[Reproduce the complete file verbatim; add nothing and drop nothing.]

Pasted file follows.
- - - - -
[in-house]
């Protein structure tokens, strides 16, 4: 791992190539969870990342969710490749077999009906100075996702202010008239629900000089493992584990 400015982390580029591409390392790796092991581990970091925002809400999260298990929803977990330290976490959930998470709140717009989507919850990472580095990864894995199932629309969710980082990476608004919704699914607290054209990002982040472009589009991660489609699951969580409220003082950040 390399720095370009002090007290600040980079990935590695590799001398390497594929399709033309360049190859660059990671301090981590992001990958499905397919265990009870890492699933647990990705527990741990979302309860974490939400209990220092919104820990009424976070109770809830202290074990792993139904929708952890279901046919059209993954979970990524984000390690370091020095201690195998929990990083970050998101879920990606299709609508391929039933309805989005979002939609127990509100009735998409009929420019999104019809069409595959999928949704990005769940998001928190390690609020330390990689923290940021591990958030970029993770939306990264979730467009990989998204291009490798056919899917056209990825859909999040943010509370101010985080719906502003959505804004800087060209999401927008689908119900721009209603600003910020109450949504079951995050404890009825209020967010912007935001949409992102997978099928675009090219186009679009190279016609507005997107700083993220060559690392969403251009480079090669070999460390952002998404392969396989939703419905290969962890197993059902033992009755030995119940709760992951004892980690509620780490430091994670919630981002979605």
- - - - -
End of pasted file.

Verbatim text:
[in-house]
């Protein structure tokens, strides 16, 4: 791992190539969870990342969710490749077999009906100075996702202010008239629900000089493992584990 400015982390580029591409390392790796092991581990970091925002809400999260298990929803977990330290976490959930998470709140717009989507919850990472580095990864894995199932629309969710980082990476608004919704699914607290054209990002982040472009589009991660489609699951969580409220003082950040 390399720095370009002090007290600040980079990935590695590799001398390497594929399709033309360049190859660059990671301090981590992001990958499905397919265990009870890492699933647990990705527990741990979302309860974490939400209990220092919104820990009424976070109770809830202290074990792993139904929708952890279901046919059209993954979970990524984000390690370091020095201690195998929990990083970050998101879920990606299709609508391929039933309805989005979002939609127990509100009735998409009929420019999104019809069409595959999928949704990005769940998001928190390690609020330390990689923290940021591990958030970029993770939306990264979730467009990989998204291009490798056919899917056209990825859909999040943010509370101010985080719906502003959505804004800087060209999401927008689908119900721009209603600003910020109450949504079951995050404890009825209020967010912007935001949409992102997978099928675009090219186009679009190279016609507005997107700083993220060559690392969403251009480079090669070999460390952002998404392969396989939703419905290969962890197993059902033992009755030995119940709760992951004892980690509620780490430091994670919630981002979605």